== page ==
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Discussion Starter · #1 ·
Who all thinks/feels this is a very IMPORTANT part of being successful when shooting?
I know in my case it's the main reason in getting that X vs a 0. And to go along with that L/R targets give me trouble in beating my eyes and getting them on the front edge of the clay(especially when I haven't been able to shoot regularly)
I work on finding that sweet spot on how much in front of the trap I need my soft focus to be to help with not getting beat and some days it takes longer than others to find it.

Have any others found this in your shooting experiences? Or something similar?
Shoot um up!! :)
The Eyes Have It
 

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I believe in doing a lot of eye exercises. I have Phil Kiner's eye exercise DVD. I do Brockstring and Joe Frasca's near/far exercises. I use a box-a-ball, and I do other exercises as well.
Randy
 
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Discussion Starter · #3 ·
Do you have a link to them? I do have Phil Kiner's Vid.
 

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IF there is such a thing as a 'secret' to shooting well it is how to use your eyes. However the 'secret' includes hard work, discipline and confidence in your hand eye coordination.

So yes I agree that you must use your eyes correctly, but no I don't do it 100% of the time. I am and have been working on it. That is my goal.
 
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I have been working on my gun mount so I can start from a low gun mount when calling for the bird. I pick up the bird much better and focus on the clay earlier when my head is off the gun, especially on crossing targets. It actually slows everything down for me, quite the opposite of what I previously thought, In the past, I would only call for a bird with gun low when the clay took a long time to reach the break point. How many of you shoot gun down? The majority of the recreational shooters I see are pre mounted.
 

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Discussion Starter · #7 ·
I shoot low for everything-but the draw length depends on the target. But your timing also factors in;)
 

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Hopper - I have spent the last 25 years trying to figure out what should be done with the eyes in shotgunning. :)

I would say the article you tried to link to is a waste of time except for the quote from Anthony Matarese near the end, that lack of confidence makes you notice the gap, and then you are shooting in the past. But wait, what's wrong with noticing the gap, you ask. What's all that talk about "sight pictures?"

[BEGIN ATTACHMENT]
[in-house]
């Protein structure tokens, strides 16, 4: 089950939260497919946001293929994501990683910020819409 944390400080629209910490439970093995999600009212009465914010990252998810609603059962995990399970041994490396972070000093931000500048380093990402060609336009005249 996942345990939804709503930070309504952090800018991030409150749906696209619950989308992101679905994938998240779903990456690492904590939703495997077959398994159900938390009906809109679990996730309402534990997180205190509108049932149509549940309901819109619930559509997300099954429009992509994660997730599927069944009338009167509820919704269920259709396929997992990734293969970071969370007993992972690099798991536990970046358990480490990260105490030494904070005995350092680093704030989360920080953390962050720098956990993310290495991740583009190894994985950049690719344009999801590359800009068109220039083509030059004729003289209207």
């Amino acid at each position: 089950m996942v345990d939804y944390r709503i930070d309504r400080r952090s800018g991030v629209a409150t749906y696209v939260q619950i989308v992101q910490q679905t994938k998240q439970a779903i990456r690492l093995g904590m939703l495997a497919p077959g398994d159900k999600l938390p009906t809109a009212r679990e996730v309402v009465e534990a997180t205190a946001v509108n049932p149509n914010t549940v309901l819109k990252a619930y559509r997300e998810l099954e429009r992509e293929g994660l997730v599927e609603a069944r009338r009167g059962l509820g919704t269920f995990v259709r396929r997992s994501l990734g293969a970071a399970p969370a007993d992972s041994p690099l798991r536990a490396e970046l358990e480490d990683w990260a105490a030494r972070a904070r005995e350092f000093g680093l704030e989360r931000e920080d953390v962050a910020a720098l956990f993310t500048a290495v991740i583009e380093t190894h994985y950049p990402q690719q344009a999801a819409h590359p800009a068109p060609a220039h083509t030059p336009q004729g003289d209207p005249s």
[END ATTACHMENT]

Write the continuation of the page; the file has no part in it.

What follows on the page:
For years I have suspected that there is a grand conspiracy among the elite coaches to mislead people on what they should do with their eyes so they will have to come buy lessons to learn. But rare moments of candor like Anthony's slip out from time to time.

DogDay - I shoot clays mostly fully shouldered but usually with my head off the stock, to eliminate clothing hang-ups, etc.

However, I regret that I don't practice an Olympic skeet style of mount and shoot more when I am trying to shoot wild pheasants on a windy day. :)

If you cannot stand in the station with your gun over in the rack, watch the targets and see all the "sight pictures" you need to see to break them, you are doing it wrong.
 

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Discussion Starter · #10 · (Edited)
On a couple of podcasts from Wendell and a couple of others that really helped is as I'm calling pull I start a sloooooow push with my hands instead of having a dead gun. And helps me to sync up faster/better.
Work in progress :) As long as my eyes on in the front edge of the target then the X's come all by themselves as let my subconscious do the work on lead, granted don't hit everything but the X's are much more prevalent
 
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Discussion Starter · #12 ·
My hold point is about halfway to my break zone then will adjust it a tad closer or farther out if I feel the need to. All I shoot is Sporting and 5 Stand as Fitasc isn't offered nearby.
 

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I think the fact that you "work on finding that sweet spot on how much in front of the trap" might be causing you a problem. You working from the wrong end.

Instead of moving out in front of the trap, figure how far you need to hold back from your planned break point in order to give you adequate time to get good focus on the target, swing, and break the target at or before your planned break point.
 

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When shooting sporting my eyes are approximately 50% between my hold point and the trap, unless the shot demands I'm holding in a tight position that resembles station 2 or 3 on a skeet field. Then my eyes are about at 20% off the barrel so I don't get beat and be forced to pull through. I want to make the choice to stay in front, or let it get ahead of me, and without good eye placement I lose that option.